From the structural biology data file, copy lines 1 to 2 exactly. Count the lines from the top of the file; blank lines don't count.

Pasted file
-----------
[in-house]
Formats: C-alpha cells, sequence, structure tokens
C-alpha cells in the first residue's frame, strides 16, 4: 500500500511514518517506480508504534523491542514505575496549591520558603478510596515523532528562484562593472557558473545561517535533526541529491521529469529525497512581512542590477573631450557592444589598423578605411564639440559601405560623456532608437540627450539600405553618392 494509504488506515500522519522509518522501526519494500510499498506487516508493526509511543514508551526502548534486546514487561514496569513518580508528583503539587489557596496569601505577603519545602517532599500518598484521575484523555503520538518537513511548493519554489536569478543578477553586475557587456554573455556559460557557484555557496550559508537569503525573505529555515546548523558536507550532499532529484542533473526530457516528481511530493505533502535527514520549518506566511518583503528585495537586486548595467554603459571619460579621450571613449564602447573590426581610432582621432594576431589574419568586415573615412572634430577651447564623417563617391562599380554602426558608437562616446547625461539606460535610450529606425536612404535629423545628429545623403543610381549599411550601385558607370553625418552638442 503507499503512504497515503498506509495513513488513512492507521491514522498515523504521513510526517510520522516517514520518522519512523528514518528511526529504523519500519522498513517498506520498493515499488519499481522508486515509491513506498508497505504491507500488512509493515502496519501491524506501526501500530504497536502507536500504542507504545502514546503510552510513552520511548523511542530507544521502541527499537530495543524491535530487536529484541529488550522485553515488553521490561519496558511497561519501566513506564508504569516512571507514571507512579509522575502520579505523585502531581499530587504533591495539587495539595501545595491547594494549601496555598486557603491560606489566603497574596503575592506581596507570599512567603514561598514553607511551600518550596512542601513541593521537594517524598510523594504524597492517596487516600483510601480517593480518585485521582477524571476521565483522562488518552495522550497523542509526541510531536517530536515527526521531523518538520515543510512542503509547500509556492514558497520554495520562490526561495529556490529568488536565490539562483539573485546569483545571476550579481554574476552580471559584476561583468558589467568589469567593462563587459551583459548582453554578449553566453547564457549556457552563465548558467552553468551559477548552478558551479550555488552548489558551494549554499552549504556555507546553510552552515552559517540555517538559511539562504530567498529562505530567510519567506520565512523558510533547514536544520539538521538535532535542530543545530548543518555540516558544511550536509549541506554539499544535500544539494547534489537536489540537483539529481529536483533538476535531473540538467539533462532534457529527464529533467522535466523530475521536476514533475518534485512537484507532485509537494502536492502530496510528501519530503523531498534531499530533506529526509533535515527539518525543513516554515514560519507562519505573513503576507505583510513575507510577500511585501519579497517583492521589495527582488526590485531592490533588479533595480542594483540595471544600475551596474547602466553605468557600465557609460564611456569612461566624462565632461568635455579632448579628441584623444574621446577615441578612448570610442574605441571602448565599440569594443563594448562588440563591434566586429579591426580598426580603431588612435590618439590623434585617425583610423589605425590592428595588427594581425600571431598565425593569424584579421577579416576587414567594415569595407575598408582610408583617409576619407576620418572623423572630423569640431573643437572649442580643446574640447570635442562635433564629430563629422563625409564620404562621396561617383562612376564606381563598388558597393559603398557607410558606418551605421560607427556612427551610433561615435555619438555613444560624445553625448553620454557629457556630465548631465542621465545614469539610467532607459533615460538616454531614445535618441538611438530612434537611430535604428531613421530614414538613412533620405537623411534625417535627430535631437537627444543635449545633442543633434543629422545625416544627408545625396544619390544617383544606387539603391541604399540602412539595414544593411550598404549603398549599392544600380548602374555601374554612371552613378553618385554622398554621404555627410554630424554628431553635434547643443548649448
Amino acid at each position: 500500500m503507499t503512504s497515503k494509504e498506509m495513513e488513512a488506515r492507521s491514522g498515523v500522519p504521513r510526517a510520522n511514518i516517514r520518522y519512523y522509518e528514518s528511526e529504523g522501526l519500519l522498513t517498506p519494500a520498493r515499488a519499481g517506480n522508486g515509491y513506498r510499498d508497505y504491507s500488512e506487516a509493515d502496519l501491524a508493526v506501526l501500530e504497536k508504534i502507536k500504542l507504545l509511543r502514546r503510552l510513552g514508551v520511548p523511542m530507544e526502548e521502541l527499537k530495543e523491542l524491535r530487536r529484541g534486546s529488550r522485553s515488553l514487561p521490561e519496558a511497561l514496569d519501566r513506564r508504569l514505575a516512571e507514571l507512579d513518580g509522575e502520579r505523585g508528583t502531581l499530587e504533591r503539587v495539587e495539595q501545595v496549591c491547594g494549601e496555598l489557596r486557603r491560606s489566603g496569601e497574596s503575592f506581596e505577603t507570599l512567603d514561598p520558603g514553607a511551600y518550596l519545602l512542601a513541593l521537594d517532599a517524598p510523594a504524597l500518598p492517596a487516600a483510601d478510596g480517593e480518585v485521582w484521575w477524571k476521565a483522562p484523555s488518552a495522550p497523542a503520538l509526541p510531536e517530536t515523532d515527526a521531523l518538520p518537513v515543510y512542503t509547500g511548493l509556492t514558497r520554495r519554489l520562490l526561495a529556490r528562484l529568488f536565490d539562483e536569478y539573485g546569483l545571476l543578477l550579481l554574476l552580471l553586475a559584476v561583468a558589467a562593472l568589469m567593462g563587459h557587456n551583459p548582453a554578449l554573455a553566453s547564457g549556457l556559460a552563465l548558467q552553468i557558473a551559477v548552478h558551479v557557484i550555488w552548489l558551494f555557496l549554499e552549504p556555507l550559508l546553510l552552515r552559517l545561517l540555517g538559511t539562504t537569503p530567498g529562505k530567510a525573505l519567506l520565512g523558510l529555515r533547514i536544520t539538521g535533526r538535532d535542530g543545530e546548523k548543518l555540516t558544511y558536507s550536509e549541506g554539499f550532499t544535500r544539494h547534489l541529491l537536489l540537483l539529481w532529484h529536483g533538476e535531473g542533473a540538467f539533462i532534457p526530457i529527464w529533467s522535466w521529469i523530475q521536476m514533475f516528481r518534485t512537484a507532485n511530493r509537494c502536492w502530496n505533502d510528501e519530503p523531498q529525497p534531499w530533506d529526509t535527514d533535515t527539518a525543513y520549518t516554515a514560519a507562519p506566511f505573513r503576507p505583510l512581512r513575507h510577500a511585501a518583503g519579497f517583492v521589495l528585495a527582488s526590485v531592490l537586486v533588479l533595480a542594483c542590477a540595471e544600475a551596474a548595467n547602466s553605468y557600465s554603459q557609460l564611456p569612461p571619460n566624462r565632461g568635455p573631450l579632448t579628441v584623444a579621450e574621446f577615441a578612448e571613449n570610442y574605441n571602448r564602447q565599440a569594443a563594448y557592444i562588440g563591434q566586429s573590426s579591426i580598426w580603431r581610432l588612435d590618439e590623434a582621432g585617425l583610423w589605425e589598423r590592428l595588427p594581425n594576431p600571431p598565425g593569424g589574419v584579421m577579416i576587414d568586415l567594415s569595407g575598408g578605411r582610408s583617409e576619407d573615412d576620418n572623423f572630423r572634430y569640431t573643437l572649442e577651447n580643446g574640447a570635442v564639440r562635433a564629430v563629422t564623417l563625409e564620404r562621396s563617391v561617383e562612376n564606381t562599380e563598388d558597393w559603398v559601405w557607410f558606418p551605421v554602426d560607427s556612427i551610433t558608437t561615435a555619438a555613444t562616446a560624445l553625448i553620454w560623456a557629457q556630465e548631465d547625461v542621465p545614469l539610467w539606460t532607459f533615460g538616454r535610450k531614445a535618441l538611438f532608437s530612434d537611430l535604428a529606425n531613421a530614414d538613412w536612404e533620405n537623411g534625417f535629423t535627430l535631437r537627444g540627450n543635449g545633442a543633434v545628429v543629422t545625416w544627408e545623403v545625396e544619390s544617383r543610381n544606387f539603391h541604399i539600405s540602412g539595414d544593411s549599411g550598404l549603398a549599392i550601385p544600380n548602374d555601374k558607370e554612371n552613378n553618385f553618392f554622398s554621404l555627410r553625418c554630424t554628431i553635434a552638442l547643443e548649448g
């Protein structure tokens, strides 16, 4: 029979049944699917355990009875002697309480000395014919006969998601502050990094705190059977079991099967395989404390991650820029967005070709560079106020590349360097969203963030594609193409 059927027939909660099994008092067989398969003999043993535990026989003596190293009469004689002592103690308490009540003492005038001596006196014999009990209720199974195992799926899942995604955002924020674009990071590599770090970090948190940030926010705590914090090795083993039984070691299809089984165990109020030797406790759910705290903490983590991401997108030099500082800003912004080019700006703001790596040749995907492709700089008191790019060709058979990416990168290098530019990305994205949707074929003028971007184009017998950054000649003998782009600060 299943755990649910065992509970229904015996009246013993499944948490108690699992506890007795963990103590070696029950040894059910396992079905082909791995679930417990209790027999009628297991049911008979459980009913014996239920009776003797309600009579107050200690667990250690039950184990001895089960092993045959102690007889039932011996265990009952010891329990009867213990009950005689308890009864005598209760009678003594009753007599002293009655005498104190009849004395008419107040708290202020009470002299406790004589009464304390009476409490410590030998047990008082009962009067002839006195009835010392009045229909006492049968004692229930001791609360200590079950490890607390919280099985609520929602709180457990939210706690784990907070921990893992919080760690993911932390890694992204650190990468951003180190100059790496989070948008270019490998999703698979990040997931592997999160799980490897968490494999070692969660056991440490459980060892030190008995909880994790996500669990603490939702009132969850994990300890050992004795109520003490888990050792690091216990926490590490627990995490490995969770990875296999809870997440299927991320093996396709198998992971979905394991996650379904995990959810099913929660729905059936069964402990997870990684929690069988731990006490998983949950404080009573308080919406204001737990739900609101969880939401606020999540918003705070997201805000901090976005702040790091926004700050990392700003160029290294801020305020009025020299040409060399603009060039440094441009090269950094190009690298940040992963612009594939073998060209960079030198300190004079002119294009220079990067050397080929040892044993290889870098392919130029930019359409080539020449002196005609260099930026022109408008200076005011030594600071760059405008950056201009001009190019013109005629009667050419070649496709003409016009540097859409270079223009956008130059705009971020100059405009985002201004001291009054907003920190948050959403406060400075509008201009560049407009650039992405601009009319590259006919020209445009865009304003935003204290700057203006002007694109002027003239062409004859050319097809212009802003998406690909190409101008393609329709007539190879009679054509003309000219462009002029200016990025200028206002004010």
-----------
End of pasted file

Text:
[in-house]
Formats: C-alpha cells, sequence, structure tokens